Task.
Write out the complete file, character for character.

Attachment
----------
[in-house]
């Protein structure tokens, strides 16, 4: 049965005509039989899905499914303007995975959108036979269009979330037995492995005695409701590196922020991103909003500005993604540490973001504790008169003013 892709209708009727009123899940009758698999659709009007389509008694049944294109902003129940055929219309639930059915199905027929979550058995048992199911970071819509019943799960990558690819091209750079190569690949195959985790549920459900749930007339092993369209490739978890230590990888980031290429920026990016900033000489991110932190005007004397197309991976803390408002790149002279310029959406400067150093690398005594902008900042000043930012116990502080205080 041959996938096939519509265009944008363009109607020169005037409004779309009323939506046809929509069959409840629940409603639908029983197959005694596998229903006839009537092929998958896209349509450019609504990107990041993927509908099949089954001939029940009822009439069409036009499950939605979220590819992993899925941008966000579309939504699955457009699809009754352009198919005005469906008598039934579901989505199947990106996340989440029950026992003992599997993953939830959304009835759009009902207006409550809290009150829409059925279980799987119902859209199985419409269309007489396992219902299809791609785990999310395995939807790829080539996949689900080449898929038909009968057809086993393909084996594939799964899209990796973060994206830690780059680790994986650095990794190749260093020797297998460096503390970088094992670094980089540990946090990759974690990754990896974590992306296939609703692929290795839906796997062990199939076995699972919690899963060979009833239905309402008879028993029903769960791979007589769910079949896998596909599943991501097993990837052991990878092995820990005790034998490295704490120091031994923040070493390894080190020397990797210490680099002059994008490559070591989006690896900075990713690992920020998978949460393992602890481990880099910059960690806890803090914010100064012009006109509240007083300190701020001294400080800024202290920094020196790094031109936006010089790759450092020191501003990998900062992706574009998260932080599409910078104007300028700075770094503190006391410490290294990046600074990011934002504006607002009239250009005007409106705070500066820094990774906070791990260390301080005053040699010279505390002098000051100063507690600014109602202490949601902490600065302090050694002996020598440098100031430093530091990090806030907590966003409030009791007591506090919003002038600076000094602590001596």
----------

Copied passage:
[in-house]
């Protein structure tokens, strides 16, 4: 049965005509039989899905499914303007995975959108036979269009979330037995492995005695409701590196922020991103909003500005993604540490973001504790008169003013 892709209708009727009123899940009758698999659709009007389509008694049944294109902003129940055929219309639930059915199905027929979550058995048992199911970071819509019943799960990558690819091209750079190569690949195959985790549920459900749930007339092993369209490739978890230590990888980031290429920026990016900033000489991110932190005007004397197309991976803390408002790149002279310029959406400067150093690398005594902008900042000043930012116990502080205080 041959996938096939519509265009944008363009109607020169005037409004779309009323939506046809929509069959409840629940409603639908029983197959005694596998229903006839009537092929998958896209349509450019609504990107990041993927509908099949089954001939029940009822009439069409036009499950939605979220590819992993899925941008966000579309939504699955457009699809009754352009198919005005469906008598039934579901989505199947990106996340989440029950026992003992599997993953939830959304009835759009009902207006409550809290009150829409059925279980799987119902859209199985419409269309007489396992219902299809791609785990999310395995939807790829080539996949689900080449898929038909009968057809086993393909084996594939799964899209990796973060994206830690780059680790994986650095990794190749260093020797297998460096503390970088094992670094980089540990946090990759974690990754990896974590992306296939609703692929290795839906796997062990199939076995699972919690899963060979009833239905309402008879028993029903769960791979007589769910079949896998596909599943991501097993990837052991990878092995820990005790034998490295704490120091031994923040070493390894080190020397990797210490680099002059994008490559070591989006690896900075990713690992920020998978949460393992602890481990880099910059960690806890803090914010100064012009006109509240007083300190701020001294400080800024202290920094020196790094031109936006010089790759450092020191501003990998900062992706574009998260932080599409910078104007300028700075770094503190006391410490290294990046600074990011934002504006607002009239250009005007409106705070500066820094990774906070791990260390301080005053040699010279505390002098000051100063507690600014109602202490949601902490600065302090050694002996020598440098100031430093530091990090806030907590966003409030009791007591506090919003002038600076000094602590001596």